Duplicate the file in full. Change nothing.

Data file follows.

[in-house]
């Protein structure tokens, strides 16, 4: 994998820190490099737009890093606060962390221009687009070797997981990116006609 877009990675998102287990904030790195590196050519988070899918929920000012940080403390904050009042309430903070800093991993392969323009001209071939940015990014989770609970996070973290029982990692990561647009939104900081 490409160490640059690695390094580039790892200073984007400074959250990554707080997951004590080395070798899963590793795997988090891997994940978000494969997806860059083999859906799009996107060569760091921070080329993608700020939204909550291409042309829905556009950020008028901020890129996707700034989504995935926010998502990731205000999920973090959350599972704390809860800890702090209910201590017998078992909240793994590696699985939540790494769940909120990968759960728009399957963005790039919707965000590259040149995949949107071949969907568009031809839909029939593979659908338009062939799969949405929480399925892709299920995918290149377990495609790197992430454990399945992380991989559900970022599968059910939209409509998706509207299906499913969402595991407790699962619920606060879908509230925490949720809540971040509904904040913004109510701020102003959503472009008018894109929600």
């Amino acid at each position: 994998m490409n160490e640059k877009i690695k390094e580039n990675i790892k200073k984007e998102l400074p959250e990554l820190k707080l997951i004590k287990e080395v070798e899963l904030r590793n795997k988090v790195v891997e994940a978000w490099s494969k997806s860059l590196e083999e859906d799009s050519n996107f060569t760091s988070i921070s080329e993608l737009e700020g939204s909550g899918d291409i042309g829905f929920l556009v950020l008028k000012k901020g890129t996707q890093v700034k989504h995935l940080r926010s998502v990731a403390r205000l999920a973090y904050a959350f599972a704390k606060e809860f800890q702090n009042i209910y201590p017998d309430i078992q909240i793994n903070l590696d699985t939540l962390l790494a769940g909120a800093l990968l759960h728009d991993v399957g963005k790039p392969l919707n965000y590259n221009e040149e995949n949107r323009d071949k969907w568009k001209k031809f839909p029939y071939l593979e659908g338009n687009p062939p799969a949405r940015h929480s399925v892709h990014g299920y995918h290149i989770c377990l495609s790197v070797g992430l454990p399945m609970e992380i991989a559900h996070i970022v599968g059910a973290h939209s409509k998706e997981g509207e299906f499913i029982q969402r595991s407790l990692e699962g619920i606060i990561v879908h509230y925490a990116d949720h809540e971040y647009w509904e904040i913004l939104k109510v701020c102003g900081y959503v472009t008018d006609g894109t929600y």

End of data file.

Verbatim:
[in-house]
């Protein structure tokens, strides 16, 4: 994998820190490099737009890093606060962390221009687009070797997981990116006609 877009990675998102287990904030790195590196050519988070899918929920000012940080403390904050009042309430903070800093991993392969323009001209071939940015990014989770609970996070973290029982990692990561647009939104900081 490409160490640059690695390094580039790892200073984007400074959250990554707080997951004590080395070798899963590793795997988090891997994940978000494969997806860059083999859906799009996107060569760091921070080329993608700020939204909550291409042309829905556009950020008028901020890129996707700034989504995935926010998502990731205000999920973090959350599972704390809860800890702090209910201590017998078992909240793994590696699985939540790494769940909120990968759960728009399957963005790039919707965000590259040149995949949107071949969907568009031809839909029939593979659908338009062939799969949405929480399925892709299920995918290149377990495609790197992430454990399945992380991989559900970022599968059910939209409509998706509207299906499913969402595991407790699962619920606060879908509230925490949720809540971040509904904040913004109510701020102003959503472009008018894109929600």
């Amino acid at each position: 994998m490409n160490e640059k877009i690695k390094e580039n990675i790892k200073k984007e998102l400074p959250e990554l820190k707080l997951i004590k287990e080395v070798e899963l904030r590793n795997k988090v790195v891997e994940a978000w490099s494969k997806s860059l590196e083999e859906d799009s050519n996107f060569t760091s988070i921070s080329e993608l737009e700020g939204s909550g899918d291409i042309g829905f929920l556009v950020l008028k000012k901020g890129t996707q890093v700034k989504h995935l940080r926010s998502v990731a403390r205000l999920a973090y904050a959350f599972a704390k606060e809860f800890q702090n009042i209910y201590p017998d309430i078992q909240i793994n903070l590696d699985t939540l962390l790494a769940g909120a800093l990968l759960h728009d991993v399957g963005k790039p392969l919707n965000y590259n221009e040149e995949n949107r323009d071949k969907w568009k001209k031809f839909p029939y071939l593979e659908g338009n687009p062939p799969a949405r940015h929480s399925v892709h990014g299920y995918h290149i989770c377990l495609s790197v070797g992430l454990p399945m609970e992380i991989a559900h996070i970022v599968g059910a973290h939209s409509k998706e997981g509207e299906f499913i029982q969402r595991s407790l990692e699962g619920i606060i990561v879908h509230y925490a990116d949720h809540e971040y647009w509904e904040i913004l939104k109510v701020c102003g900081y959503v472009t008018d006609g894109t929600y």